Liberty for Youth

Transcript

Narrator:

Liberty for Youth developed The Champion Series targeting boys on probation who are primarily involved in gangs. The series includes programs which teach youth the consequences of their actions, how to give back to the community and reunites and strengthens relationships with their fathers or positive male role models.

Fernando Gugman:

Youth Worker, Liberty for Youth: You know what really warms my heart about it is just seeing these kids change. Seeing them go to college, seeing them, you know, find their purpose and their dream and realized you know that hey, I can do this.

Fernando Gugman:

Hey, what's going on? Nice to see you bro.

Tanya Dryden:

Director of Development, Liberty for Youth: Right now Liberty for Youth is engaged in a series of programming. We have three programs. Uplay, Raising a Champion and TMF Hood.

So, this series of programming is really to create opportunities for youth in conflict with the law to make better decisions.

Frederick Dryden:

Founder and Executive Director, Liberty for Youth: Through this Champion Series, our focus is to create opportunities for youth in conflict with the law to make positive choices. And the goal is for them to reduce their chances of reoffending or getting involved in gang activities or other delinquent activities.

We wanted to start a program like this because definitely there is a need. One in four youth in Hamilton live in poverty. Because of that lifestyle, a lot of youth are involved in gangs and criminal activity, so there is definitely a need.

The typical kind of youth that goes through our program are someone like maybe a Crown ward, who their mom may be deceased, or an addict, and the father is incarcerated, or MIA, missing in action, unknown.

Tanya Dryden:

Director of Development, Liberty for Youth: One of our innovative approaches in this program is actually not just to program the youth themselves, but to go into their family and reconnect them with their fathers.

Frederick Dryden:

Founder and Executive Director, Liberty for Youth: If not fathers, our mentors or role models, so they get an understanding that they do need some male figure. And also it propels them to realize that there is a need for them to be there for their future family.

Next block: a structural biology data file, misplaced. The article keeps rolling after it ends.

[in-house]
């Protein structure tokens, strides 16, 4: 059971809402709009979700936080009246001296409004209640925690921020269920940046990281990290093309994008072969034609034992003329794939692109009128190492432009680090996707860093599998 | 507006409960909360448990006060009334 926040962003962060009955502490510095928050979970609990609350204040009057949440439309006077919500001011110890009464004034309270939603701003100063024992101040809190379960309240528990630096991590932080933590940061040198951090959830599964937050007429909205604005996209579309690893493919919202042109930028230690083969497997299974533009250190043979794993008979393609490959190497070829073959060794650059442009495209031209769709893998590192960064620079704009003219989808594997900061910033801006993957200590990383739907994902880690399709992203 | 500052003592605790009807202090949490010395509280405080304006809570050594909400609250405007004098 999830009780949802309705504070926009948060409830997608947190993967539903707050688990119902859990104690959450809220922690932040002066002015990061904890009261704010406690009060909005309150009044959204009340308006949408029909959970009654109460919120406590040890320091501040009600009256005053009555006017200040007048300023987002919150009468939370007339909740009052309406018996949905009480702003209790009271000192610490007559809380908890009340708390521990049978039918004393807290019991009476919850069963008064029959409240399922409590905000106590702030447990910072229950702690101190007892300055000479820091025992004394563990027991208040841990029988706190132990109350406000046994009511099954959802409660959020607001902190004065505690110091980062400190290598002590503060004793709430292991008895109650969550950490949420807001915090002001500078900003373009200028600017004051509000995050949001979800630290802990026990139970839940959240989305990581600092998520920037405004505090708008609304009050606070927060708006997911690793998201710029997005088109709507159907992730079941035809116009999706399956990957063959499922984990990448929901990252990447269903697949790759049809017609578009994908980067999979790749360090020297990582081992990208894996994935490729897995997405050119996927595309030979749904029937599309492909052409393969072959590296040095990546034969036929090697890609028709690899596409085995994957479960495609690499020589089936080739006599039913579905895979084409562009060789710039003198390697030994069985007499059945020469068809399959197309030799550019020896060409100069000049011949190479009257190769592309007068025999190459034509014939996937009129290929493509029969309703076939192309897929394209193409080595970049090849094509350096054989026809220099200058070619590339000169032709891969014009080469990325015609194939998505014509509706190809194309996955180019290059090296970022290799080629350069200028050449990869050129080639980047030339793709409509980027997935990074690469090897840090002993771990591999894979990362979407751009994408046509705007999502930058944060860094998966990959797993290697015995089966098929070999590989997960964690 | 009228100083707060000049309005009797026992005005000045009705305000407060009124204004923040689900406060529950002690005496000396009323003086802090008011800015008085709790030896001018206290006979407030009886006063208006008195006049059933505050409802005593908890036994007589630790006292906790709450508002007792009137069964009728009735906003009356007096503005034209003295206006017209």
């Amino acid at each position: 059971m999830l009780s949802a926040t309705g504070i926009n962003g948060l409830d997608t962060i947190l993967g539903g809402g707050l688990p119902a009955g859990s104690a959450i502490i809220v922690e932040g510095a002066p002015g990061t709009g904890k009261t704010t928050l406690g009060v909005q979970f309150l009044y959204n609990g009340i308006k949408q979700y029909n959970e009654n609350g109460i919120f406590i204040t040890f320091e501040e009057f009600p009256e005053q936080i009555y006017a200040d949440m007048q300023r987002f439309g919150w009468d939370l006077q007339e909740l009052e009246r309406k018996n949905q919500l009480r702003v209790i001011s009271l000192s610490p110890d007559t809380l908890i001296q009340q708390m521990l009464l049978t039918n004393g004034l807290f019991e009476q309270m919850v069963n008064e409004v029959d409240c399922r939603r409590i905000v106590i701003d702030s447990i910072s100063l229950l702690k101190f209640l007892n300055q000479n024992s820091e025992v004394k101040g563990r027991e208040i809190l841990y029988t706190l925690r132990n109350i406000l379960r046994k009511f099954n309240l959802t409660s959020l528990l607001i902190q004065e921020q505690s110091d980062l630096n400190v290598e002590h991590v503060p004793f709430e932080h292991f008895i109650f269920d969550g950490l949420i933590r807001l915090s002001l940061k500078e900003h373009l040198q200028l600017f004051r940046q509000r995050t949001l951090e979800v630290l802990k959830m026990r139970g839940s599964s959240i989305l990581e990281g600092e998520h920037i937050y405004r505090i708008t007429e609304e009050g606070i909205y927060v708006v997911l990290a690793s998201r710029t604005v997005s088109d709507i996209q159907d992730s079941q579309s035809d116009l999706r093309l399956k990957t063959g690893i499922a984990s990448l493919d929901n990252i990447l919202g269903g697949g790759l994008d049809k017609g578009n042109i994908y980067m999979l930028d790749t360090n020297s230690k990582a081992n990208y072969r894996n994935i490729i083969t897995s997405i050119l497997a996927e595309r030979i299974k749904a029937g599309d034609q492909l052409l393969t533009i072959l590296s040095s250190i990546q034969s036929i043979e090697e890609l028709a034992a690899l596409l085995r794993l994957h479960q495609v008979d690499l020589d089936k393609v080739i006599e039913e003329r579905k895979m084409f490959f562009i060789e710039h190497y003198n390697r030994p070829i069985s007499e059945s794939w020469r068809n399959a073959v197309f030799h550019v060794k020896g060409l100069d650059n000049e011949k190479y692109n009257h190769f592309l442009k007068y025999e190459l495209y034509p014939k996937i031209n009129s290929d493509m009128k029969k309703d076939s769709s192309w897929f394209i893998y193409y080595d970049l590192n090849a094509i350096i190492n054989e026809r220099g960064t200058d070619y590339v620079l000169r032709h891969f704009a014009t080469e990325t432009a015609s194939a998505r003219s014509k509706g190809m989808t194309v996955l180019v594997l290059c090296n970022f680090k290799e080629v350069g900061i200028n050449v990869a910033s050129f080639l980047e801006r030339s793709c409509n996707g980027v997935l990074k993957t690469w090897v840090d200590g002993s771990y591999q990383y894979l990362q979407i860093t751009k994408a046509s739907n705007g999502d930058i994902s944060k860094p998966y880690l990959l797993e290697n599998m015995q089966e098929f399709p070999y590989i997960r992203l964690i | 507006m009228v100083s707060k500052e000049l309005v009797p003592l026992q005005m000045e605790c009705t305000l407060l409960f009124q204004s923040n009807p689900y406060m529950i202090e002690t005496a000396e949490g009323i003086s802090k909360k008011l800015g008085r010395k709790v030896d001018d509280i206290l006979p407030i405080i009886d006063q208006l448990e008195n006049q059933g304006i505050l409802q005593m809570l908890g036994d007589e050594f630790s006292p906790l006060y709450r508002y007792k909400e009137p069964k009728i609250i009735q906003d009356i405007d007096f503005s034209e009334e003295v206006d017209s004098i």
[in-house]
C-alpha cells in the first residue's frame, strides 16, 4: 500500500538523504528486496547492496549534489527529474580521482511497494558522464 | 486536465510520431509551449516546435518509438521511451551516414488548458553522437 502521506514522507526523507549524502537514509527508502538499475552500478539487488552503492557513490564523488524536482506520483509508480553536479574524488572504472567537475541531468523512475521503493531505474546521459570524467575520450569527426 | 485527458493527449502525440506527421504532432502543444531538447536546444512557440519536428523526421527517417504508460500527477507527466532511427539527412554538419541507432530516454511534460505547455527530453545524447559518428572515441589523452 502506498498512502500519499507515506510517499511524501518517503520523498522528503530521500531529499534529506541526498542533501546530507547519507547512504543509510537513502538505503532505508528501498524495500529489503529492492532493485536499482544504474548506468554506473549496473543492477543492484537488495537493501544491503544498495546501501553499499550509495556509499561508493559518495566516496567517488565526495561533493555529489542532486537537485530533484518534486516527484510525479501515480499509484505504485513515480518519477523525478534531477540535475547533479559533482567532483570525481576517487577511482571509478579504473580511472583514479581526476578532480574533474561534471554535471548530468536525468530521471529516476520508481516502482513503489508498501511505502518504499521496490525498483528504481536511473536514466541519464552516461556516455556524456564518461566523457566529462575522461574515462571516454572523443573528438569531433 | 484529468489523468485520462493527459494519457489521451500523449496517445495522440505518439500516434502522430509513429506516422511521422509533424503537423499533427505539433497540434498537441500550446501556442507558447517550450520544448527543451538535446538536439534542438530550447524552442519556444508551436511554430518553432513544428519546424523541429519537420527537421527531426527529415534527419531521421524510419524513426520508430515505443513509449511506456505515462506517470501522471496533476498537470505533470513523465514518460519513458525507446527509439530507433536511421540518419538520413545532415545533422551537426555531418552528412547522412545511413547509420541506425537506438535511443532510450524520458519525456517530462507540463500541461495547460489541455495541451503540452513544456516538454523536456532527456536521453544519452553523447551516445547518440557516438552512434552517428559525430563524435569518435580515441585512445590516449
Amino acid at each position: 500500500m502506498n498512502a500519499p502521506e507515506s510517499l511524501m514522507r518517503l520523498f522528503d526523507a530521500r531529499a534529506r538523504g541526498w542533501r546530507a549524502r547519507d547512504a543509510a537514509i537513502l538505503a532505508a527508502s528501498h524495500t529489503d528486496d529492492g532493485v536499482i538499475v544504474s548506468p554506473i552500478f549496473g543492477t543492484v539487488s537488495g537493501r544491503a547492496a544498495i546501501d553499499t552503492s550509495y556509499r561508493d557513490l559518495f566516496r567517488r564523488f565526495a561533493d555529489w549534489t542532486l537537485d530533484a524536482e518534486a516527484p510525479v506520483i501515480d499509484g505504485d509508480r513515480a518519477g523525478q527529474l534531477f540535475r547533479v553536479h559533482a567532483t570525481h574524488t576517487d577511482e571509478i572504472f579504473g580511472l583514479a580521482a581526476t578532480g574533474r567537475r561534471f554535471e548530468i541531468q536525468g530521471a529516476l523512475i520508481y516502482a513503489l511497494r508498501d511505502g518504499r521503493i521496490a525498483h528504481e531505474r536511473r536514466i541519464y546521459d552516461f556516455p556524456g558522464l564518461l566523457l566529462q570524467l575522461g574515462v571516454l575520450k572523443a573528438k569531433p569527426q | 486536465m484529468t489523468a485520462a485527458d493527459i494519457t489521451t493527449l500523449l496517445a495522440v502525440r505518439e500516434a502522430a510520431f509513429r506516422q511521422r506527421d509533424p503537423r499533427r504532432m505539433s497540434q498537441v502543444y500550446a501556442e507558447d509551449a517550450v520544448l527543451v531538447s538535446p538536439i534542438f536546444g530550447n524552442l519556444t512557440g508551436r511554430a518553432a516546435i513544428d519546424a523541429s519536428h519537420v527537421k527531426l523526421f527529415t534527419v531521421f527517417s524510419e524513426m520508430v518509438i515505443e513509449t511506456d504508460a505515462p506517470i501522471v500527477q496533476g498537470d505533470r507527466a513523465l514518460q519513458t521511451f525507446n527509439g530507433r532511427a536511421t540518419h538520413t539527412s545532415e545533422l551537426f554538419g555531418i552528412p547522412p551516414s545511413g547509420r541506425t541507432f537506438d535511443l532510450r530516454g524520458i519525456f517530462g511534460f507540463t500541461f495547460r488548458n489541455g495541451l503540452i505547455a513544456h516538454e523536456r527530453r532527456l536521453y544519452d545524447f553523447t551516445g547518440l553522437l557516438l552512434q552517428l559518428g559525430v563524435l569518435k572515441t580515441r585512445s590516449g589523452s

Fernando Gugman:

Once you are 18 and over.

Tanya Dryden:

Director of Development, Liberty for Youth: Part of our project is to reach out to organizations that are not traditionally engaged in working with at-risk youth, which the college would be one of them. So, how can we get at-risk youth to believe they can go to college and then actually make the call and make the application?

We've partnered with the police services, and we've partnered with the YMCA. We've also partnered with John Howard, which is a great organization in our community, Elizabeth Fry. There's so many. And you need to partner with other organizations to provide the most holistic programming for the youth to meet all their different needs because one program can't do everything for a youth.

Fernando Gugman:

So what were you saying Carlos?

Frederick Dryden:

Founder and Executive Director, Liberty for Youth: In our Champion Program, what's really exciting, we have youth that plan community events and projects with the police officers, sometimes their arresting police officers. And it's very exciting just to see youth working with law enforcement.

Clifford Simon:

Youth Worker, Liberty for Youth: The Uplay Program is a program where we basically put the youth in the position of the victim and we utilize role-play.

Clifford Simon:

Give me a little bit of time man.

Frederick Dryden:

Founder and Executive Director, Liberty for Youth: Someone who was thinking of starting a similar program, I'd definitely advise for them to have a diligent board and develop a relationship with your funder prior to starting off a project like this and, if possible, partnership with your local police, probation, other local government ministries. And definitely finding a mentor organization that has executed projects similar to this, or as such.

For us as an organization, we are somewhat working 24 hours a day, so we have cell phones where you can call us and if you don't respond to an immediate need, sometimes you lose the entire work you have done over the past year.

Tanya Dryden:

Director of Development, Liberty for Youth: One thing I really recommend is to implement an evaluation plan. Hire a professional evaluation consultant team. What an evaluation team does is transfer all your successes, your weaknesses, your strengths, they put them on paper and give a funder the number that they need to see to know if they should continue funding you, donating to you, sponsoring you.

On-screen Text:

The Champion Series pilot project received funding through the Youth Justice Fund Guns, Gangs and Drugs Component.

©Her Majesty the Queen in right of Canada, represented by Justice Canada, 2011.

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